Punk … for credit

General music discussion.
Post Reply
Dr. Medulla
User avatar
Atheistic Epileptic
Posts: 90301
Joined: 15 Jun 2008, 2:00pm
Location: Nerdo Crombezia

Punk … for credit

Post by Dr. Medulla »

So it looks I've got the go-ahead for my punk class next year. While I have a bucketload of ideas for various topics to pursue—far more than music; I'm thinking politics, race, sex, fashion, business, cinema, zine culture, etc—I thought I'd canvas this fine community for possibilities. Feel free to be creative and go wide. Thanks in advance!
Back off, or I'll blow the roof off—with sound!

Heston
User avatar
God of Thunder...and Rock 'n Roll
Posts: 34180
Joined: 15 Jun 2008, 4:07pm
Location: North of Watford Junction

Re: Punk … for credit

Post by Heston »

criss.jpg
criss.jpg (14.26 KiB) Viewed 1641 times
There's a tiny, tiny hopeful part of me that says you guys are running a Kaufmanesque long con on the board

Marky Dread
User avatar
Messiah of the Milk Bar
Posts: 47260
Joined: 17 Jun 2008, 11:26am

Re: Punk … for credit

Post by Marky Dread »

Dr. Medulla wrote:
09 Mar 2020, 4:15pm
So it looks I've got the go-ahead for my punk class next year. While I have a bucketload of ideas for various topics to pursue—far more than music; I'm thinking politics, race, sex, fashion, business, cinema, zine culture, etc—I thought I'd canvas this fine community for possibilities. Feel free to be creative and go wide. Thanks in advance!
UK punk set out to destroy rock n roll but only ended up affirming it.

The media watering down it's initial impact until it became just another safe product.

It's inspiration and attitude that informed some amazing music that followed.
Image

Forces have been looting
My humanity
Curfews have been curbing
The end of liberty

Marky Dread
User avatar
Messiah of the Milk Bar
Posts: 47260
Joined: 17 Jun 2008, 11:26am

Re: Punk … for credit

Post by Marky Dread »

Heston wrote:
09 Mar 2020, 4:41pm
criss.jpg
Yep he looks like he takes it up the Gary. Definitely a punk. :shifty:
Image

Forces have been looting
My humanity
Curfews have been curbing
The end of liberty

revbob
User avatar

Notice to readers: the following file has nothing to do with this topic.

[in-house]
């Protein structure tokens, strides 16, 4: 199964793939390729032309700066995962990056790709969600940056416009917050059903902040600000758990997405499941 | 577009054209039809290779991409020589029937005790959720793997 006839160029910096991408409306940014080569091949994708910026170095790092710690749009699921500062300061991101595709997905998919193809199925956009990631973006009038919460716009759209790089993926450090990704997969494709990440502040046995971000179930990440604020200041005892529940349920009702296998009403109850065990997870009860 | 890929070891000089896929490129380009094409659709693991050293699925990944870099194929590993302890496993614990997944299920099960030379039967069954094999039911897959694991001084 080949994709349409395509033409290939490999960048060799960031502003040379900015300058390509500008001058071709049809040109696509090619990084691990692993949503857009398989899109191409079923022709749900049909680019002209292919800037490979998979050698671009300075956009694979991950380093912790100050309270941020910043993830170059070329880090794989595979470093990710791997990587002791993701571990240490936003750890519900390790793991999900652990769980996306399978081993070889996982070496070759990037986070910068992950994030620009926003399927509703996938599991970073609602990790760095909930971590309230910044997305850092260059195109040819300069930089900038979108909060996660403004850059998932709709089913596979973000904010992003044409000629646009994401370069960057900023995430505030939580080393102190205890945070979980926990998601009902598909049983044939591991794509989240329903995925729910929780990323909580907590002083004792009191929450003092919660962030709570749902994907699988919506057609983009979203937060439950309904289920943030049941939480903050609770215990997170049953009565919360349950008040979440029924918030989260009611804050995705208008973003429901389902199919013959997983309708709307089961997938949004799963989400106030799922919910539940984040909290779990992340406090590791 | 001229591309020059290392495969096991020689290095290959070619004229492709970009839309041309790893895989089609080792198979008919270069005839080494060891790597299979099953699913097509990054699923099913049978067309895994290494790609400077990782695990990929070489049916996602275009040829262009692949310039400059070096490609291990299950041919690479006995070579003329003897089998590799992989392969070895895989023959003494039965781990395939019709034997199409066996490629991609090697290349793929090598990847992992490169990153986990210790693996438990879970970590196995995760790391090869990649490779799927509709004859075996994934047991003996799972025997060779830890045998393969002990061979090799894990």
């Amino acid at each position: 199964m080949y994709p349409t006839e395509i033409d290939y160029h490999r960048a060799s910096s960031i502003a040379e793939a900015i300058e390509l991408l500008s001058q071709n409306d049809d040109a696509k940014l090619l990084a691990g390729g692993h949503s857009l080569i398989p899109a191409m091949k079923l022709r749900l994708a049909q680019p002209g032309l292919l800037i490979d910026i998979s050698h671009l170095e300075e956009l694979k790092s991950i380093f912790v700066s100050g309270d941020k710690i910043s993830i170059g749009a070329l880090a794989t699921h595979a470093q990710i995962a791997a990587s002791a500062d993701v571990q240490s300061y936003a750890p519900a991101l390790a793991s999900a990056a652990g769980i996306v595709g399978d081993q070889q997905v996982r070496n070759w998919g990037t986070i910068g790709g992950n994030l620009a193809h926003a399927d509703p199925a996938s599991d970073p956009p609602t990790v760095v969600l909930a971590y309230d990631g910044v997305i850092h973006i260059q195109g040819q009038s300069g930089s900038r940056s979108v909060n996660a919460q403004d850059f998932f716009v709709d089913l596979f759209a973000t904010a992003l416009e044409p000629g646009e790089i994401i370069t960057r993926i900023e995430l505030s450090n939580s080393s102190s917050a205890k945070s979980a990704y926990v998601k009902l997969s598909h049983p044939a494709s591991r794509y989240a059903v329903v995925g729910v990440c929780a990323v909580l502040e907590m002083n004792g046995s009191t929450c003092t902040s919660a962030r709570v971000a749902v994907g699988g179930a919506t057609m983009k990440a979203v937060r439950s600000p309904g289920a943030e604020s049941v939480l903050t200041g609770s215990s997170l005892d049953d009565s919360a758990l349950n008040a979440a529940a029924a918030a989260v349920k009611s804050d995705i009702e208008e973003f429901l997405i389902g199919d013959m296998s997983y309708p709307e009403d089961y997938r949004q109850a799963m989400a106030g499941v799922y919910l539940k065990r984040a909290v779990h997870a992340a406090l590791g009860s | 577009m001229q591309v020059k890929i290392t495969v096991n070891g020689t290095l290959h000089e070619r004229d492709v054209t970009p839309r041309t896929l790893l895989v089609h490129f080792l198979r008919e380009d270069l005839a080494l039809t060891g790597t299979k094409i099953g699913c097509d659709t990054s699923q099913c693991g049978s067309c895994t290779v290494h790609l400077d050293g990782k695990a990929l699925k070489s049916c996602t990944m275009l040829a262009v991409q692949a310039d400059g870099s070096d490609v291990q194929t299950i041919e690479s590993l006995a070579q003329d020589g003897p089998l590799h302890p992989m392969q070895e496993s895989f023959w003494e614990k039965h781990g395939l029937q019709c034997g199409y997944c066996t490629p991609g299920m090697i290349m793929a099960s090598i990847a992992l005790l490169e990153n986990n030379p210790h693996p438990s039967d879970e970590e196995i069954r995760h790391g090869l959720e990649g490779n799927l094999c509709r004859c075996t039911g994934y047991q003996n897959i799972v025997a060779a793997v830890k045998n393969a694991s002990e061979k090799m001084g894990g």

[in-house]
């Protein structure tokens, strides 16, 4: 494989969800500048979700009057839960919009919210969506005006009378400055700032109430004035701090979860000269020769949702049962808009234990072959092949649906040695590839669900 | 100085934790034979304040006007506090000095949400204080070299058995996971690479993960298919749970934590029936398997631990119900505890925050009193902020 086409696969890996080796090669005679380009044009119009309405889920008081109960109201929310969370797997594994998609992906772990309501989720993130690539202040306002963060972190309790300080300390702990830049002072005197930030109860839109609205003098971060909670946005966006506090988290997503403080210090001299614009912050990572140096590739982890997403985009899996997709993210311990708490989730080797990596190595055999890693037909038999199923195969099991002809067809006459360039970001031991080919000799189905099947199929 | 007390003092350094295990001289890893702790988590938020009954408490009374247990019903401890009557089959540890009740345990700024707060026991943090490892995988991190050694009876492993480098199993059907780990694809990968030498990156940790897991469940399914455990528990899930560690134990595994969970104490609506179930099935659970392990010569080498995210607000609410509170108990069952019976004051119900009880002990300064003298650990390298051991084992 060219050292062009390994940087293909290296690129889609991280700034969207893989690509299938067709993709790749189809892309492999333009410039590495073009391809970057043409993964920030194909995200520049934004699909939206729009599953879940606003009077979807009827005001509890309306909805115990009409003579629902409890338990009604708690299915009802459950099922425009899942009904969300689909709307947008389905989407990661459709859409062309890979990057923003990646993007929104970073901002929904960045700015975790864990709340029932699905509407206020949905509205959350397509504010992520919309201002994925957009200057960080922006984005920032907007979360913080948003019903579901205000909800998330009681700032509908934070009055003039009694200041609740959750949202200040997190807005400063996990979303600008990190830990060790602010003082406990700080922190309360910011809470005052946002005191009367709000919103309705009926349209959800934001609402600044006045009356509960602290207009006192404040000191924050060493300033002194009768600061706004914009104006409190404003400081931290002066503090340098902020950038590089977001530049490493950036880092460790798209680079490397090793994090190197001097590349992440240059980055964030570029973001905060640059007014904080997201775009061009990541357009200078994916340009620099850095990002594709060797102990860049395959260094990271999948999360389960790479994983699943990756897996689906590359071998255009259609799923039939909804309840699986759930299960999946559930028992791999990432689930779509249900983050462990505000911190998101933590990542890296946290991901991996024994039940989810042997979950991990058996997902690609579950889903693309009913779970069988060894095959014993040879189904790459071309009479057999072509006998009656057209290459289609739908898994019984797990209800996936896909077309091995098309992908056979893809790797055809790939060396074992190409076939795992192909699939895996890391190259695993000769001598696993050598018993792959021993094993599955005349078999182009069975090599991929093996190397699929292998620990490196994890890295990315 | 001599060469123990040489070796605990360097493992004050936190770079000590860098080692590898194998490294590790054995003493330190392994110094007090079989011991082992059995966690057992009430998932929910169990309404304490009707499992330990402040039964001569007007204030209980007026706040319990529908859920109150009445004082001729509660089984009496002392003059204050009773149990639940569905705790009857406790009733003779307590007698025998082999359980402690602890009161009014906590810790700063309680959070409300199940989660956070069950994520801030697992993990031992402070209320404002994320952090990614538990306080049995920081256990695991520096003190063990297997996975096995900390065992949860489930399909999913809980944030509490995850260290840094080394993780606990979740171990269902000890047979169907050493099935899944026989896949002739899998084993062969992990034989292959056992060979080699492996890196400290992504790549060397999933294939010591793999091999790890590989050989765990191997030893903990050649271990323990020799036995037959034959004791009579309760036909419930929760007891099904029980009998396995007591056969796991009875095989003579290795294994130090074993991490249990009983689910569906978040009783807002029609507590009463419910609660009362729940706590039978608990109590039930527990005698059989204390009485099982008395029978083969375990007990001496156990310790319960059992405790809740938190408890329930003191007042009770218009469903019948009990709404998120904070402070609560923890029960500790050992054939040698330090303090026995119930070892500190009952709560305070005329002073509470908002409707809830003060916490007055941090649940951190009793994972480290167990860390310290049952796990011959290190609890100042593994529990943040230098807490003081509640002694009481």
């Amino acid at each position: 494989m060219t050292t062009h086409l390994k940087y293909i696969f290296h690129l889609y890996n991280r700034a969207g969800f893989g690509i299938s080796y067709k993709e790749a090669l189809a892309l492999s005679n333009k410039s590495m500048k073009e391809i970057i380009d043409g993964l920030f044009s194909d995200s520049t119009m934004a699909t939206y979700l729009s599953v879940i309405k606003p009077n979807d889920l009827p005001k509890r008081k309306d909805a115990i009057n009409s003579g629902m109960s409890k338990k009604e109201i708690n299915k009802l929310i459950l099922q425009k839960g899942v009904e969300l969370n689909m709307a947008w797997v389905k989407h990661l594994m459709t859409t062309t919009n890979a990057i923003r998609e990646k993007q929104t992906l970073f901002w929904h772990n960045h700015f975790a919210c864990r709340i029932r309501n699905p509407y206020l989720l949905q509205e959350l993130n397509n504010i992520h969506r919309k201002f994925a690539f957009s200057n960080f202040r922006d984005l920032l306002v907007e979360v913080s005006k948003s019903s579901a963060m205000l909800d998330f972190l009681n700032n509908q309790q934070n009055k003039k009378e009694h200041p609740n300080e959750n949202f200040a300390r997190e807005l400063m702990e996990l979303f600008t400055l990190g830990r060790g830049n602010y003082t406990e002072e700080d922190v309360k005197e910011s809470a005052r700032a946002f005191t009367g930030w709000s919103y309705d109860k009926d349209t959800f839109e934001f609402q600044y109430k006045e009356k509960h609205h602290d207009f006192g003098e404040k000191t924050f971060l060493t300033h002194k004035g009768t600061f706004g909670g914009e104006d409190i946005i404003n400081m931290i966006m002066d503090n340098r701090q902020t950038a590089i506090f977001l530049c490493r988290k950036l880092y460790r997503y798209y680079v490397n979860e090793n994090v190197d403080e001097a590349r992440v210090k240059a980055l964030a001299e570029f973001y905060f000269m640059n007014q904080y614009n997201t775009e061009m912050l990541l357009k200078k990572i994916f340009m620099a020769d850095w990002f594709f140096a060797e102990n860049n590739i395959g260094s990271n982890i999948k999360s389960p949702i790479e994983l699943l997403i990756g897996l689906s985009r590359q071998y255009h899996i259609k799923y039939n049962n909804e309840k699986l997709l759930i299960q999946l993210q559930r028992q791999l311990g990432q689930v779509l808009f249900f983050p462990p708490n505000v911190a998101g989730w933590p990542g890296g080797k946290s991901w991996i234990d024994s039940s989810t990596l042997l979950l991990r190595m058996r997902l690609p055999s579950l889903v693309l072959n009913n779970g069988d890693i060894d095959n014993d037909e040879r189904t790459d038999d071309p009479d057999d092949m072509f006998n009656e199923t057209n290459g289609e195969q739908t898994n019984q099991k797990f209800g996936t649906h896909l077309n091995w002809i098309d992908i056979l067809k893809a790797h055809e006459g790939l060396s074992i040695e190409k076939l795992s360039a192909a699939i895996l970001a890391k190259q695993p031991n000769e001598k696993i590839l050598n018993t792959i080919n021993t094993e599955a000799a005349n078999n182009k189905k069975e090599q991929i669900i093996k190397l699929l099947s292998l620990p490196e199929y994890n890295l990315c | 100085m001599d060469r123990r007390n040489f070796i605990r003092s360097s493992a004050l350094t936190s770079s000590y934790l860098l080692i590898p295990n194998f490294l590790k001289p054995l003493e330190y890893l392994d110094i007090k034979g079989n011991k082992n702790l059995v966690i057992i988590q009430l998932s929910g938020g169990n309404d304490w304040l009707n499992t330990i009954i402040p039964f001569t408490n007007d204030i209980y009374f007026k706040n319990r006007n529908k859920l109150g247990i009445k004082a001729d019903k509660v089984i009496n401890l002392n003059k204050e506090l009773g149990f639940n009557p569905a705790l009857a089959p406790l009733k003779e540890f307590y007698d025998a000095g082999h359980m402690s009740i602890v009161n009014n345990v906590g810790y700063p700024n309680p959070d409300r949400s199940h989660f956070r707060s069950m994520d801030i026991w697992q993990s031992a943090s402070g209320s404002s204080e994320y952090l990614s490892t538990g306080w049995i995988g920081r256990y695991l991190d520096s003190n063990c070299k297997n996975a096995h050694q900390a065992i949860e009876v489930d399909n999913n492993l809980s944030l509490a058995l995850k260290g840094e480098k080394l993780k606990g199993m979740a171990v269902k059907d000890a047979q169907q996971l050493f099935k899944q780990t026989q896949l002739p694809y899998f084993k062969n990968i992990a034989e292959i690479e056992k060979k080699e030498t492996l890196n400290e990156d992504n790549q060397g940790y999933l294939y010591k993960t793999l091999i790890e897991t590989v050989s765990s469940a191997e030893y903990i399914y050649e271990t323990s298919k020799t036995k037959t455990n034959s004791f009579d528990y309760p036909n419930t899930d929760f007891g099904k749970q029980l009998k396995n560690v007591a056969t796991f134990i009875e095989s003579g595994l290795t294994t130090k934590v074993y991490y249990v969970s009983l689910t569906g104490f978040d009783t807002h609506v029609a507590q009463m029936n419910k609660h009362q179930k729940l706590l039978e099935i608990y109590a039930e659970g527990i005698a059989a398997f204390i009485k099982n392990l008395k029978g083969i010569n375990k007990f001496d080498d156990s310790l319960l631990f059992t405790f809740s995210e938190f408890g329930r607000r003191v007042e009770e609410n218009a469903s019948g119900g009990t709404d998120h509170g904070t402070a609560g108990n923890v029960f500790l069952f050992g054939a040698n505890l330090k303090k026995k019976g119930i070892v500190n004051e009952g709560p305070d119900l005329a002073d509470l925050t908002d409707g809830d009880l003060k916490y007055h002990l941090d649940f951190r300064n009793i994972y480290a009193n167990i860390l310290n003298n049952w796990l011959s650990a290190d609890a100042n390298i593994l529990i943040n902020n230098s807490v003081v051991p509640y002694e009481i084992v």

Unknown Immortal
Posts: 13925
Joined: 16 Jun 2008, 12:31pm
Location: The Frozen Tundra

Re: Punk … for credit

Post by revbob »

You must show this:


gkbill
Graffiti Bandit Pioneer
Posts: 2137
Joined: 23 Jun 2008, 9:21pm

Re: Punk … for credit

Post by gkbill »

Marky Dread wrote:
09 Mar 2020, 4:41pm
Dr. Medulla wrote:
09 Mar 2020, 4:15pm
So it looks I've got the go-ahead for my punk class next year. While I have a bucketload of ideas for various topics to pursue—far more than music; I'm thinking politics, race, sex, fashion, business, cinema, zine culture, etc—I thought I'd canvas this fine community for possibilities. Feel free to be creative and go wide. Thanks in advance!
UK punk set out to destroy rock n roll but only ended up affirming it.

The media watering down it's initial impact until it became just another safe product.

It's inspiration and attitude that informed some amazing music that followed.
Hello,

I think Marky's idea of learning how the record/music business hated/mocked punk initially, then approved of it when it saw the financial potential behind it important for students to understand - Malcolm's (and others') Cash from Chaos ethic. Art becomes product in many cases.

Marky Dread
User avatar
Messiah of the Milk Bar
Posts: 47260
Joined: 17 Jun 2008, 11:26am

Re: Punk … for credit

Post by Marky Dread »

revbob wrote:
09 Mar 2020, 4:47pm
You must show this:

Yep and that Sumner of Sam movie where the key character loves The Who.
Image

Forces have been looting
My humanity
Curfews have been curbing
The end of liberty

Dr. Medulla
User avatar
Atheistic Epileptic
Posts: 90301
Joined: 15 Jun 2008, 2:00pm
Location: Nerdo Crombezia

Re: Punk … for credit

Post by Dr. Medulla »

gkbill wrote:
09 Mar 2020, 4:49pm
Marky Dread wrote:
09 Mar 2020, 4:41pm
Dr. Medulla wrote:
09 Mar 2020, 4:15pm
So it looks I've got the go-ahead for my punk class next year. While I have a bucketload of ideas for various topics to pursue—far more than music; I'm thinking politics, race, sex, fashion, business, cinema, zine culture, etc—I thought I'd canvas this fine community for possibilities. Feel free to be creative and go wide. Thanks in advance!
UK punk set out to destroy rock n roll but only ended up affirming it.

The media watering down it's initial impact until it became just another safe product.

It's inspiration and attitude that informed some amazing music that followed.
Hello,

I think Marky's idea of learning how the record/music business hated/mocked punk initially, then approved of it when it saw the financial potential behind it important for students to understand - Malcolm's (and others') Cash from Chaos ethic. Art becomes product in many cases.
Yeah, I'd like to try to set aside one class for some kind of comparison between how majors have treated punk versus indie labels like Dischord or AT, chiefly to ask whether there is a meaningful punk business approach. Contrasting it with mainstream labels would aid that.
Back off, or I'll blow the roof off—with sound!

revbob
User avatar
Unknown Immortal
Posts: 13925
Joined: 16 Jun 2008, 12:31pm
Location: The Frozen Tundra

Re: Punk … for credit

Post by revbob »

So, why punk? As in why do people make this sort of music, what are their motives? , same for the listeners. Why do you listen to it? Obviously you have a ton of ground to cover. Will the class be offered online? That would be cool.

Dr. Medulla
User avatar
Atheistic Epileptic
Posts: 90301
Joined: 15 Jun 2008, 2:00pm
Location: Nerdo Crombezia

Re: Punk … for credit

Post by Dr. Medulla »

revbob wrote:
09 Mar 2020, 5:02pm
So, why punk? As in why do people make this sort of music, what are their motives? , same for the listeners. Why do you listen to it?